It was with this hope; we visited West Panjab in Pakistan in March 2019. We were trying to eyewitness the hope, aspiration, enthusiasm that the construction of this peace corridor was generating on both sides of the divide. I could feel the genuine love, comradery, regards and warmth of Panjabi hospitality the moment we stepped into the other side of the border. Although, this was exactly a month after the Pulwama attack had taken place, which had brought both the nations close to brink of hostilities. The well-wishers, family members and friends were against our making of this journey so close to tragic incident out of concern for our safety. Their argument was we could become a collateral victim in the event of escalation of hostilities and sabre rattling. The well-meaning advice really put a big question mark on our scheduled visit. But, by placing our hopes and fate in Guru Ji’s hand, with prayers on our lips and looking at it as Guru Ji’s calling, we decided to go ahead with the earlier scheduled tour.

After the two hours’ drive from Lahore we arrived there. We took a tour of the shrine and soaked in the feeling of Guru Ji’s divine presence. Overall, the journey was really a humbling experience and warm welcome unbelievable. But a major transformation in the heart takes place on entering the Kartarpur soil and breathing its fresh air. Here Guru Ji had shown the way to satisfy the physical and spiritual hunger, and even today the same magical effect can be experienced. The soil and air are enough to the well the eyes into steady stream of tears of emotional feelings of being blessed to be there. The ambience and lush green farms transports you to another world. The experience is difficult to pen in words, but can be beautifully captured in the following words of Guru Arjan Dev Ji, although he used them in another context:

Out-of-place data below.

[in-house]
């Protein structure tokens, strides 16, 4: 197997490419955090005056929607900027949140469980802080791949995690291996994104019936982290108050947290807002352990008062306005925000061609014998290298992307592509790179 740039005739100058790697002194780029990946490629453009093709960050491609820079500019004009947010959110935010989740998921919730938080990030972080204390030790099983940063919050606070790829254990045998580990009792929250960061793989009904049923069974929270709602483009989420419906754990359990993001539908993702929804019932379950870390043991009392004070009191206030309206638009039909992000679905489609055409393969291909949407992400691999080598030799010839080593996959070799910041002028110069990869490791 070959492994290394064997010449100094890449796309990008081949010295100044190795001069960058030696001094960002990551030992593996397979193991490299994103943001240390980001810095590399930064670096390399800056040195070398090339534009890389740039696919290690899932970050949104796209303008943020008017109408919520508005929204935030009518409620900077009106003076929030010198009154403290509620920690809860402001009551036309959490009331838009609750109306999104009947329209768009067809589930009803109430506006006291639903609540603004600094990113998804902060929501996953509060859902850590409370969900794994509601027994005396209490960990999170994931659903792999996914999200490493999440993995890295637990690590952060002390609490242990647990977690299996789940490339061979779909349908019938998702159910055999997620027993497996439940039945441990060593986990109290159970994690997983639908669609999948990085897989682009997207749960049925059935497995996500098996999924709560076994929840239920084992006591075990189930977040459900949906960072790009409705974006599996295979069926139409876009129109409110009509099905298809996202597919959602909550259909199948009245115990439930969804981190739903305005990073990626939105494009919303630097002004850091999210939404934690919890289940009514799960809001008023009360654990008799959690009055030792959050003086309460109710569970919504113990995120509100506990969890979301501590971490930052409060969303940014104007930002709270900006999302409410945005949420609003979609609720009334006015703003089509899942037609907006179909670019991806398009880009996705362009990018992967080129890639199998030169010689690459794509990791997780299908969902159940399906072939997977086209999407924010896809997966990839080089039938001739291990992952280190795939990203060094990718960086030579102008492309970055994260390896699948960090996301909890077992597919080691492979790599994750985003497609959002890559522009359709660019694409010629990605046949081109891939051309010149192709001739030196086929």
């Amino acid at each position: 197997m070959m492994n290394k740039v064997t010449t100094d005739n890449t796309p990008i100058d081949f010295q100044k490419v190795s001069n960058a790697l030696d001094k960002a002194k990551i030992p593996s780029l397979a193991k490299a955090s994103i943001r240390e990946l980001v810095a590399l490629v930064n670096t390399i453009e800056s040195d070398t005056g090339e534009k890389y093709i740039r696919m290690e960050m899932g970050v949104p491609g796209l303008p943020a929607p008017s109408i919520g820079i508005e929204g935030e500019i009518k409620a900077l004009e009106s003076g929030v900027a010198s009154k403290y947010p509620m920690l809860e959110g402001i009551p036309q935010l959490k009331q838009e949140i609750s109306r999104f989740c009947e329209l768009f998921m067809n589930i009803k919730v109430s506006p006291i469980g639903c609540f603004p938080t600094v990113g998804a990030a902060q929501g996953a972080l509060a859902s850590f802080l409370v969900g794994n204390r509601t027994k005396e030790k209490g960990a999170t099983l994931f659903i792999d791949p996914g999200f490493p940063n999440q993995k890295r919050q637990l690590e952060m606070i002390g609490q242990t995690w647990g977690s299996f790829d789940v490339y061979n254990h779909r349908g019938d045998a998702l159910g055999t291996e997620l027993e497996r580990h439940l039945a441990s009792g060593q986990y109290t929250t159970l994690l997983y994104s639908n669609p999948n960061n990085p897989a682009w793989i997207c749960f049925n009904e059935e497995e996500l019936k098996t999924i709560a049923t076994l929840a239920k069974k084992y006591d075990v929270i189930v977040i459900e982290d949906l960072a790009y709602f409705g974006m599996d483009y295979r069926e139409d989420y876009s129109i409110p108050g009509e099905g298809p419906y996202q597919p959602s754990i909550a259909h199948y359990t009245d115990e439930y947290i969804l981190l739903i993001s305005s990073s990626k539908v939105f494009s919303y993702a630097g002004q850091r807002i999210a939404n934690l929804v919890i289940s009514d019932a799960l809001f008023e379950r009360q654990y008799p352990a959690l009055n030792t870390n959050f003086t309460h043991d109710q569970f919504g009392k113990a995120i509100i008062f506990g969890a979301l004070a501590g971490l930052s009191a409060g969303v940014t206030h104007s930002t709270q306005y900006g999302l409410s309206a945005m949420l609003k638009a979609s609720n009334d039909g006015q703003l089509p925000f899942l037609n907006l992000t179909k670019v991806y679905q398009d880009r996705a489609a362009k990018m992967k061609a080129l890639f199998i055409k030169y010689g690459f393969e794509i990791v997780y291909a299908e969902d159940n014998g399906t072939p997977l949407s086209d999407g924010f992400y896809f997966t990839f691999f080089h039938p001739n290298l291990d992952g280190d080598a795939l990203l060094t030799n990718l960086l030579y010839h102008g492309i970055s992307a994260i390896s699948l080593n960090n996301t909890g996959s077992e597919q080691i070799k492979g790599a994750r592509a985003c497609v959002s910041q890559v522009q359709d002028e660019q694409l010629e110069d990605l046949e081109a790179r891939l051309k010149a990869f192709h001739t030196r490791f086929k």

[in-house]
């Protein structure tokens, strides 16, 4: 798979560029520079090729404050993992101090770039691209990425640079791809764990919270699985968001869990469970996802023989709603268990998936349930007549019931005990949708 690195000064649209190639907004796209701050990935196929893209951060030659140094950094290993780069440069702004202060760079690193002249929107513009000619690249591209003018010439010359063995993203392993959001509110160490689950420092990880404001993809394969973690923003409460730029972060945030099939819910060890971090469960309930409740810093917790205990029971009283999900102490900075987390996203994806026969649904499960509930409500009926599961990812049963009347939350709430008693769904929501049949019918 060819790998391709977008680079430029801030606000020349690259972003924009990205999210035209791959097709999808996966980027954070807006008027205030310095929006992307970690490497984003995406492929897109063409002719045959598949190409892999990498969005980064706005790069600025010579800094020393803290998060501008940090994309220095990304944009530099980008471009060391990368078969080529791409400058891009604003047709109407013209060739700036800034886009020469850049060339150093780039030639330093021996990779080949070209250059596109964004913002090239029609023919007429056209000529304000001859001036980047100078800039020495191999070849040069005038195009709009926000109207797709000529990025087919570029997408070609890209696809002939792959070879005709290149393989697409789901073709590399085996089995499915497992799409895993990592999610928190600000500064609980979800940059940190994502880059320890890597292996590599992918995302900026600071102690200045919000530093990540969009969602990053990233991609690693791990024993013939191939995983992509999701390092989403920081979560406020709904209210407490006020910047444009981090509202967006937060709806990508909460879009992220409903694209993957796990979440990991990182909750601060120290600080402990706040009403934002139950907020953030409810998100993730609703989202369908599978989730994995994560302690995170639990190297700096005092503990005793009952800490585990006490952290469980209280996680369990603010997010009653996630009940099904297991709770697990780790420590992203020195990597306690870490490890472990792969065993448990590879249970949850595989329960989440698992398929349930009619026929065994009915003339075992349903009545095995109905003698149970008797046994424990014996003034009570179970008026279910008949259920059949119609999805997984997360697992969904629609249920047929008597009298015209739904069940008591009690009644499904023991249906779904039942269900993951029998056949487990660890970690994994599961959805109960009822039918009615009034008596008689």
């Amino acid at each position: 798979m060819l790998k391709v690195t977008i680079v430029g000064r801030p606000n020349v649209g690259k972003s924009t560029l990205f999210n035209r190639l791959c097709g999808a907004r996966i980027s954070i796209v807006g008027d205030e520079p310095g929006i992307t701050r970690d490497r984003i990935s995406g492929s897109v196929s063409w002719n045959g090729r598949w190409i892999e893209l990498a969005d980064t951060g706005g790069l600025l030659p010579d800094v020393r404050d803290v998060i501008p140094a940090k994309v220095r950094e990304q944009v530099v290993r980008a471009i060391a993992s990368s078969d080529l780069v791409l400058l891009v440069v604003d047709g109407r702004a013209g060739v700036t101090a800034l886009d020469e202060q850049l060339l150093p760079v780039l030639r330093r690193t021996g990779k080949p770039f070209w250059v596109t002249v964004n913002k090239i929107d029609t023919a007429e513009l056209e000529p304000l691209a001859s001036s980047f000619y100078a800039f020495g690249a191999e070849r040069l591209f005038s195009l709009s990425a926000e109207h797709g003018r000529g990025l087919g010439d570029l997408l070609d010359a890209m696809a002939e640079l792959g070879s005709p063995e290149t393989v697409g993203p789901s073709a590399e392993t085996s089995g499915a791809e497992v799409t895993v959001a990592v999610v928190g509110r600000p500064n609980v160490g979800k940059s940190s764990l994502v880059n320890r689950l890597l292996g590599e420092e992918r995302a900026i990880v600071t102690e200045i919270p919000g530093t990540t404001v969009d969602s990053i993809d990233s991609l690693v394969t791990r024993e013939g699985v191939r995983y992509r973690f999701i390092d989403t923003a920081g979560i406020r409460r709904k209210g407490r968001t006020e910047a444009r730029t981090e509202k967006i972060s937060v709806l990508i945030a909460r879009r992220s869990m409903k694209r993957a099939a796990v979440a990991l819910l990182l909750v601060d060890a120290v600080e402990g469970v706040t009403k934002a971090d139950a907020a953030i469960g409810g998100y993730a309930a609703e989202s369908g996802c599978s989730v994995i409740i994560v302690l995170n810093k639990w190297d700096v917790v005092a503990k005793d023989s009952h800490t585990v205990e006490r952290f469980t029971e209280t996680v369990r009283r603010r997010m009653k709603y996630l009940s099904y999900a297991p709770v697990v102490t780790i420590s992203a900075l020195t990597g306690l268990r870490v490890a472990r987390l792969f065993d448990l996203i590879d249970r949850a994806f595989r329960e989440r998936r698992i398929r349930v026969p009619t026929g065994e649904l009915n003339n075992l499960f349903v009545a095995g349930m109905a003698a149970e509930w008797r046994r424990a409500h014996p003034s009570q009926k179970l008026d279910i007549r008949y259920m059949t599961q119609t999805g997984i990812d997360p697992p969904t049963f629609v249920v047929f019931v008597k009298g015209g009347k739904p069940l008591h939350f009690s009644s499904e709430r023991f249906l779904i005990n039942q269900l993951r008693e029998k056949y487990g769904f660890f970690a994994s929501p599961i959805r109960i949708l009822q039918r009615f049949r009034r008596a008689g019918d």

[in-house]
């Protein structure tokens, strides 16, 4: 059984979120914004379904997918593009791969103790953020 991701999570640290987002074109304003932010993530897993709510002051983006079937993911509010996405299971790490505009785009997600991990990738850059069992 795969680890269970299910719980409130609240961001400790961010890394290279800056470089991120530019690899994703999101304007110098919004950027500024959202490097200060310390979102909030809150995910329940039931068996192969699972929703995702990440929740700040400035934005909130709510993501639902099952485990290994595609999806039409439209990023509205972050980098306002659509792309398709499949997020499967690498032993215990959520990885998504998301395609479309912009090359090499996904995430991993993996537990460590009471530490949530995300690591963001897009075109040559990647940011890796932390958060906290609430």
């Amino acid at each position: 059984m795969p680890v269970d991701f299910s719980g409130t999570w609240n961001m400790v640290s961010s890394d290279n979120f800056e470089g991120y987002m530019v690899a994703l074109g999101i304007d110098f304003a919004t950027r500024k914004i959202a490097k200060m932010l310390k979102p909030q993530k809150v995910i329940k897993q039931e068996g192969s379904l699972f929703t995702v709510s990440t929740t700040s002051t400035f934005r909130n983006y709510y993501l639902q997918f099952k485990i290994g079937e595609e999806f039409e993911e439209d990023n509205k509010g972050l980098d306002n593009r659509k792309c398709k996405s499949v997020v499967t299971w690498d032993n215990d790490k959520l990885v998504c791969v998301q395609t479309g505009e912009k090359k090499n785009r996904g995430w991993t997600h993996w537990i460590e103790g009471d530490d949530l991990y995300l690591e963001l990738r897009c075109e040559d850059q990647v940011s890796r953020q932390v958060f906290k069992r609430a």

Karataar pur karataa vasai santan kai paas.1. Rahaau.” (SGGS, Pg. No. 816)
Translation: In Kartaarpur, the City of the Creator Lord, the Saints dwell with the Creator. 1. Pause.

Then having the langar (community meal) there was again an out of world experience. Imagine breaking the bread made from wheat of Guru Ji’s farm and savoring it with the Dal (lentil soup), along with sabzi of aloo-matar (vegetable dish of potatoes and peas) again from Guru Ji’s fields. Even the water used for cooking and drinking is from Guru Ji’s own wells that he used for drinking and for his fields.